How can we better achieve community MR review SLO times
Hi GitLab Team members from all around our precious
There is some contrarian data on our SLO's (https://docs.gitlab.com/ee/development/code_review.html#review-response-slo which speaks of 2 business days, and https://about.gitlab.com/handbook/engineering/quality/merge-request-triage/#wider-community-merge-request-triage-slos which speak of 7 days to review.) I took the 7 business days to be lenient but even then we see that many groups/stages don't meet this criteria.
I am looking for experiments/actions/thoughts on this topic to then take action that can lead us towards achieving the SLO. It would be great to have your input.
Current assumptions or thoughts I have:
- Should we add more ICs in these stages for the specific domains that are struggling to keep up?
- Should we re-assess our priorities in those stages that are not meeting the SLO of 7 days and focus less on our own product roadmap & get more focus on community contributions?
Relevant Slack discussion: https://gitlab.slack.com/archives/C2T9APP9C/p1658231769664109
Stages with open MRs that are ready for review versus time since it was in ready for review
Current open MRs: 89
Current total average: 20 days
Targeted SLO: 7 days
|Stage||Open MRs||Average time the MR is in the Ready For Review state|
Note: Data can be found in realtime at https://app.periscopedata.com/app/gitlab/729542/Wider-Community-PIs.
I'll fill in this section with a summary based on people's feedback on what we can do to improve this.
- track these community merge request SLOs by project rather than by group or stage
- Out of the total number of maintainer reviews requested (e.g. ~4,200 in the past 30 days), what percentage of these are for community contributions?
- For each project, what is the average number of reviews (daily or monthly) for each maintainer? What percentage of them are community contributions? High average review count would indicate a capacity problem, but if the engineers have a manageable review count then the problem lies elsewhere (ex: processes)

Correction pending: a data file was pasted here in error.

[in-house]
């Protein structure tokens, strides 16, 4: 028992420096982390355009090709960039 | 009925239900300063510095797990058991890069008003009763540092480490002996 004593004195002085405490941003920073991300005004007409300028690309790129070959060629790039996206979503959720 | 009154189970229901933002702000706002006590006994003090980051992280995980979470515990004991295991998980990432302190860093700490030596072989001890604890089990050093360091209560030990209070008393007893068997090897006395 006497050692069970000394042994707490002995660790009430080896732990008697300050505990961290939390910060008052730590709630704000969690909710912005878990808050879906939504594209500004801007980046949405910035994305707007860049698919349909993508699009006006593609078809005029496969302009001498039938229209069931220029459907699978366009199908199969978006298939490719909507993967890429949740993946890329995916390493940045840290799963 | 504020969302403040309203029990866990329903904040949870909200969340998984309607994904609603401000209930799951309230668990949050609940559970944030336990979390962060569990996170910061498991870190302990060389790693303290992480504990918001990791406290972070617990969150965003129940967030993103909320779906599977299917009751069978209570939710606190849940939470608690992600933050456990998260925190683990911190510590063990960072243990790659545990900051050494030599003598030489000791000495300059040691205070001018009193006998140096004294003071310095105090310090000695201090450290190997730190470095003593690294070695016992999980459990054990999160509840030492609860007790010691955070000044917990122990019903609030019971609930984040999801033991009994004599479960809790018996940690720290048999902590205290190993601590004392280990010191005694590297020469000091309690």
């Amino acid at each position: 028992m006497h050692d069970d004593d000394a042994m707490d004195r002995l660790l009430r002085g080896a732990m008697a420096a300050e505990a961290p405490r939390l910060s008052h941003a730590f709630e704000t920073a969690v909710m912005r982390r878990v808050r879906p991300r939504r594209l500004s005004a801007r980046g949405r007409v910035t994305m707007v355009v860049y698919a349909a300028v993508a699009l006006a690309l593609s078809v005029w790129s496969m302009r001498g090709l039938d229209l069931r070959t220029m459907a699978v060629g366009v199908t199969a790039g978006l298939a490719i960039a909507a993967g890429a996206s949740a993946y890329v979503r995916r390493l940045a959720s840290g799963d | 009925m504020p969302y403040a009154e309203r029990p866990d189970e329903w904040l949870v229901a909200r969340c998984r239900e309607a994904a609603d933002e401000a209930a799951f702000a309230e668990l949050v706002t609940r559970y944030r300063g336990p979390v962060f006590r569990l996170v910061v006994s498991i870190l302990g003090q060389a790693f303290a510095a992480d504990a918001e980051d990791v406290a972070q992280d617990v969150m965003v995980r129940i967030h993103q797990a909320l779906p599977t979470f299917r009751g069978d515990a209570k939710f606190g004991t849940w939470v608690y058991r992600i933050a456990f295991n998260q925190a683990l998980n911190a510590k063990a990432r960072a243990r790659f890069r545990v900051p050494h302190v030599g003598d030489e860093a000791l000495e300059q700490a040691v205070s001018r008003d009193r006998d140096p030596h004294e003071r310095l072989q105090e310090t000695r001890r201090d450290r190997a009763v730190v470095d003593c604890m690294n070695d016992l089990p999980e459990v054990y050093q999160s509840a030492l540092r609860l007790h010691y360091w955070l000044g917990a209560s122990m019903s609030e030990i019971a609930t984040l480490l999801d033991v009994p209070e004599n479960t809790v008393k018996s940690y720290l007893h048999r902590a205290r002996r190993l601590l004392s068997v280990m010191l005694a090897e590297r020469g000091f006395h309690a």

- Of the community contribution MRs which have gone stale, what stage of the review process they are stuck on? (initial review pending, maintainer review pending)
- educate more people on the workflow labels and enforce & remind GitLab team members when appropriate
- Track average & median time an MR is in the review state, so if an MR has seen 3 transitions from to and back. We should take all the time this MR was in ready for review into account. (5 days in review, 7 days in review and 20 days in review gives us an average of 10,6, while today we only take the 20 days into account)
- Track time to first review in accordance of our SLO target (https://docs.gitlab.com/ee/development/code_review.html#review-response-slo)
- Define time to next review as an SLO and measure this
- Make it explicit that our SLO includes community contributions here: gitlab-org/gitlab!93269 (closed)
- Assess whether we should stick to using workflow labels for the review process vs using our own labels so that this workflow can work independently from the product process, which could potentially use workflow labels differently.
- Train or make it more obvious to wider community members that they can set all the allowed workflow labels such as
@gitlab-bot label ~"workflow::in dev"
, & . Existing command:
- Consider adding a workflow label : "workflow::reviewed & tested by the community"
- How many are being reviewed/merged per project / per group so we can set a baseline & relay this information to Mek & Christopher so they can set a goal/directions
Reduce current backlog & temporarily make a push in the groups/stages that don't meet the SLO to reduce the current backlog, after assessing the MRs that we should push on.
- First priority should go to MRs that are fixing open bugs and don't require a lot of work to be mergeable (e.g. https://gitlab.com/gitlab-org/gitlab-runner/-/merge_requests?scope=all&state=opened&label_name=Community%20contribution&label_name=type%3A%3Abug)
- Then MRs that are enhancing existing features and don't require a lot of work to be mergeable (e.g. https://gitlab.com/gitlab-org/gitlab-runner/-/merge_requests?scope=all&state=opened&label_name=Community%20contribution&label_name=type%3A%3Afeature)
- And finally, MRs that are maintenance-related and don't require a lot of work to be mergeable (e.g. https://gitlab.com/gitlab-org/gitlab-runner/-/merge_requests?scope=all&state=opened&label_name=Community%20contribution&label_name=type%3A%3Amaintenance)